I finished “the read” on your Benjamin. And you are correct it is a natural script for a film. Perhaps the Canadians would produce the film as you said as a ying and yang to The Patriot Movie-set in the south. Benjamin could be as far north as the Revolution extended-into Canada.
Any colonial researcher is aware of how little material exists in America after Revolution. My experience with the Main Branch Canadian Archivist is that the crown records are intact, organized and easily accessed. One sees Canadian films produced in timely matter perhaps with this wealth of material the government or history channel could produce such a movie about a Quaker who had no choice of conscience but to join the Loyalist Cause.
All the papers of General Haldimand and correspondence with America and Britain are housed in Canada which makes me think it a natural birthplace for a movie like The Loyalist.
Second thought- no one has really examined, to my knowledge the Quakers part in the Revolution. I know NSDAR researchers have found ways to declare Quakers patriots if they contributed to cause but did not take up arms. One of the Breakenridge researchers is very knowledgeable about Quaker history- and she is located in the heartland of Quakerism in Lancaster Co PA. ( William Penn’s own”) There may be a Quaker group interested in this book; though he has to say farewell to his Quaker roots when he leaves NJ. I do not know Quaker rules, I think after leaving they are wiped from the list?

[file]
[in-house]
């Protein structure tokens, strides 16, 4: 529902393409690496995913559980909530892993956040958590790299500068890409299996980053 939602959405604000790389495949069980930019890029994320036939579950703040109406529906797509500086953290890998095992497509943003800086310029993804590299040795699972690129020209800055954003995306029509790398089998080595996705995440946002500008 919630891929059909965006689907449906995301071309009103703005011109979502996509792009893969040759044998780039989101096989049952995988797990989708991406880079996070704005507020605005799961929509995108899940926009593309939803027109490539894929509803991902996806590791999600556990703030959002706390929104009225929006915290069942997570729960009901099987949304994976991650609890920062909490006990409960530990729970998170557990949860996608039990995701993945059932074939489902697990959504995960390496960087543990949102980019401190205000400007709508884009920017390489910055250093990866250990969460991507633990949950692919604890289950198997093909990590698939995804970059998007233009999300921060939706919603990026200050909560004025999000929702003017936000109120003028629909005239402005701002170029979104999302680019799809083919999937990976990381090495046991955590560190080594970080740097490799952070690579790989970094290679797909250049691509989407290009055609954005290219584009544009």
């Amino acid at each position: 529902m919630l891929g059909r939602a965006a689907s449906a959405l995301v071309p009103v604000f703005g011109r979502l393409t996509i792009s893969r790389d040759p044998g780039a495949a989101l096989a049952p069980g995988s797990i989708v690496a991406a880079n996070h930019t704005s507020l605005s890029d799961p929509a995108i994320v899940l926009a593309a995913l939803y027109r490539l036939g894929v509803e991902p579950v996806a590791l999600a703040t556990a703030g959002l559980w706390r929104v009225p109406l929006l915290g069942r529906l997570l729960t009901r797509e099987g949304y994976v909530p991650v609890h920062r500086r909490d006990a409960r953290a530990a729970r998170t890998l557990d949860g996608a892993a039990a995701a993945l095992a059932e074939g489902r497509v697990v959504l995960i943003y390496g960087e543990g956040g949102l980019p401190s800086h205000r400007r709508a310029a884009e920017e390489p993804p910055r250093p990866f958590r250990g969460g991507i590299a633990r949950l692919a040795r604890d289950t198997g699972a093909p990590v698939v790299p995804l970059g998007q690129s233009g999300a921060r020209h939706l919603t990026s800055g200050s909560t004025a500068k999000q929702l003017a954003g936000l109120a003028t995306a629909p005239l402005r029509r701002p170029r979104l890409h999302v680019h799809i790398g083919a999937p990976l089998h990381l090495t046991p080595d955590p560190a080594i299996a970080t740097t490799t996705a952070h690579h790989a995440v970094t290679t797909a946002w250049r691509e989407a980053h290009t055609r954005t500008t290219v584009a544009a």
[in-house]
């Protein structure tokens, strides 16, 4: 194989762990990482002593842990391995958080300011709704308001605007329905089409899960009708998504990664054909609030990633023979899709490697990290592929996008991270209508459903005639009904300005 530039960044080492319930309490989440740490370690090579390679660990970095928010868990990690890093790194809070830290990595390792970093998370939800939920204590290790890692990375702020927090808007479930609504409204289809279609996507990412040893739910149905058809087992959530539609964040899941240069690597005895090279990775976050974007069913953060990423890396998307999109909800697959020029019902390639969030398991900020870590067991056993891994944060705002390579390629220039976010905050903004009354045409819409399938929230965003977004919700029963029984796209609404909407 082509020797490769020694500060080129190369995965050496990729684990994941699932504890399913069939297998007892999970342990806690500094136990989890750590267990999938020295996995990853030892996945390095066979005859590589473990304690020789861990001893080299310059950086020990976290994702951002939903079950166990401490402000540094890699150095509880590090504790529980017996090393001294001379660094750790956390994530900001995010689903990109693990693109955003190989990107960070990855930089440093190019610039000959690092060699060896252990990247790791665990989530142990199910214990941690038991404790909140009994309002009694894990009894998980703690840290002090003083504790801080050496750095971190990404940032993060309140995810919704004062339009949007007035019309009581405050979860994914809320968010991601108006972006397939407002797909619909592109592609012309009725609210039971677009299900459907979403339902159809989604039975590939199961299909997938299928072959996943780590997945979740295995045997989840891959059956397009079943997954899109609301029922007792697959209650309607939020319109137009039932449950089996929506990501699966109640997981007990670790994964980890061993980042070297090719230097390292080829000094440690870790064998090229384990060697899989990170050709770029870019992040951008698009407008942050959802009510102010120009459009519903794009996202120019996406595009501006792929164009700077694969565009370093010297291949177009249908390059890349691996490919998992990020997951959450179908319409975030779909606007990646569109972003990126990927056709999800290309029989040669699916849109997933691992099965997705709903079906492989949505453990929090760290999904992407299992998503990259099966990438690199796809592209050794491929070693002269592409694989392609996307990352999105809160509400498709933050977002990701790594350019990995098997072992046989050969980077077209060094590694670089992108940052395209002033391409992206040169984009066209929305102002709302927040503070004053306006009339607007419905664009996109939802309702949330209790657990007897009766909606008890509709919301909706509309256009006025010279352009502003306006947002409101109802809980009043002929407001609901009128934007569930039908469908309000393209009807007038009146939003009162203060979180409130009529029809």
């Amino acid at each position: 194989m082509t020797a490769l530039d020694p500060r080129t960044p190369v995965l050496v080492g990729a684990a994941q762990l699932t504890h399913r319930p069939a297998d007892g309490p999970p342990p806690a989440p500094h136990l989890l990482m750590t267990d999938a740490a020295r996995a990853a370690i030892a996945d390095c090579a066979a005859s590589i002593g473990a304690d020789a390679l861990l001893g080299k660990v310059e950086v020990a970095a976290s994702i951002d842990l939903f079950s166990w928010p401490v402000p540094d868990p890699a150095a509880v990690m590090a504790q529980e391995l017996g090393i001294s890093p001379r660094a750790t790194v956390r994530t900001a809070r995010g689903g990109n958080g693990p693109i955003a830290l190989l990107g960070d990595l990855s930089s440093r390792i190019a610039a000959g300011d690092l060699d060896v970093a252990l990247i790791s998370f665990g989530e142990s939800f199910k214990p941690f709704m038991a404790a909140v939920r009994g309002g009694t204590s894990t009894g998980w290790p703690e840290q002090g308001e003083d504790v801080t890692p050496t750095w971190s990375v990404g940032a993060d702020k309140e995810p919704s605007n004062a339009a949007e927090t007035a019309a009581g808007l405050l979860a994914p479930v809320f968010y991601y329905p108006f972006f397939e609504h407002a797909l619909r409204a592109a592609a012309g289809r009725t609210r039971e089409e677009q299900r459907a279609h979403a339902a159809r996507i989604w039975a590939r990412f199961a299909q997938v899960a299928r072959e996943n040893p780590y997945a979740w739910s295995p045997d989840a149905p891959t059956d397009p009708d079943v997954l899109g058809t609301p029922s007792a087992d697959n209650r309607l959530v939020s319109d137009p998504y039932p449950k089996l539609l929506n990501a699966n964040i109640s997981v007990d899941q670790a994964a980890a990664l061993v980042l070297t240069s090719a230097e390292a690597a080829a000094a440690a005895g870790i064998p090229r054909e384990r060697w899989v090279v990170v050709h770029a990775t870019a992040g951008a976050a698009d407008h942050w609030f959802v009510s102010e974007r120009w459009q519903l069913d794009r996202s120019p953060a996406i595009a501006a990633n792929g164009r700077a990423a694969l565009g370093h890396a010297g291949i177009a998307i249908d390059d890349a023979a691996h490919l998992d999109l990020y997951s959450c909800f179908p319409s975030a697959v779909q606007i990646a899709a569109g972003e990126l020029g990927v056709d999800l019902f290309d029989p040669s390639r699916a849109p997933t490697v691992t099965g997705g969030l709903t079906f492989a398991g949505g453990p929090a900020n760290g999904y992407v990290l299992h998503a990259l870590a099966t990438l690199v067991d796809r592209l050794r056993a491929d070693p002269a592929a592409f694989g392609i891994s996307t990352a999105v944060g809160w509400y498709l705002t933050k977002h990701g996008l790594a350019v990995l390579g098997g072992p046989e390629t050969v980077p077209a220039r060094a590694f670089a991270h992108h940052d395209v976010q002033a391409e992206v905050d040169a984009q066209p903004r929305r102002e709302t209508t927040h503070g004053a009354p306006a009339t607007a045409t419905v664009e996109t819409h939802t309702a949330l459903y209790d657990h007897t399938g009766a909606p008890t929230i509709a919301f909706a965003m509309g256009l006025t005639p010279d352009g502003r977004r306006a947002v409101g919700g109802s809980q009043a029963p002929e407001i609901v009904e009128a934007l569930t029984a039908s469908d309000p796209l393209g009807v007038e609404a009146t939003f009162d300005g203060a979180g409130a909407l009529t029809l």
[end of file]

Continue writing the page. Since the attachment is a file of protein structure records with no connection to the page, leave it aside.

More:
Loyalists, American Loyalist, Tories are not household words in the states. Benjamin Bunnell’s link to the past and present may be the bridge to that understanding.
I can see it as a children’s movie- as in Dreamworks..Spielberg perhaps? Or strictly historical production. I am not knowledgeable on movie production, but you are correct it makes a good foundation for the movie showing how religion, geography, relationships, location and ties to Britain all play an important roll.
Perhaps HBO…the important thought is to define who is a Loyalist and why today it has emerged with U.E. after descendants names-that is a story in itself. Benjamin’s story shows the confusion of the times, the propaganda generated i.e. Martha has left George Washington- that made me stop and short- and then move on to next line where it states its mere propaganda.
The fishing pole and little boy- the logo for the book makes perfect sense after your explanation. Many thoughts are twirling around in my head from NJ to NY to St. John’s and then back again as this generation carries the name forward. We never think of their departure being so permanent- no return to their home nor family. A great sadness. When the Irish left during the famine it was called The Great Silence- I think the Loyalist forced to depart from their birthright or adopted country would be called The Great Sadness.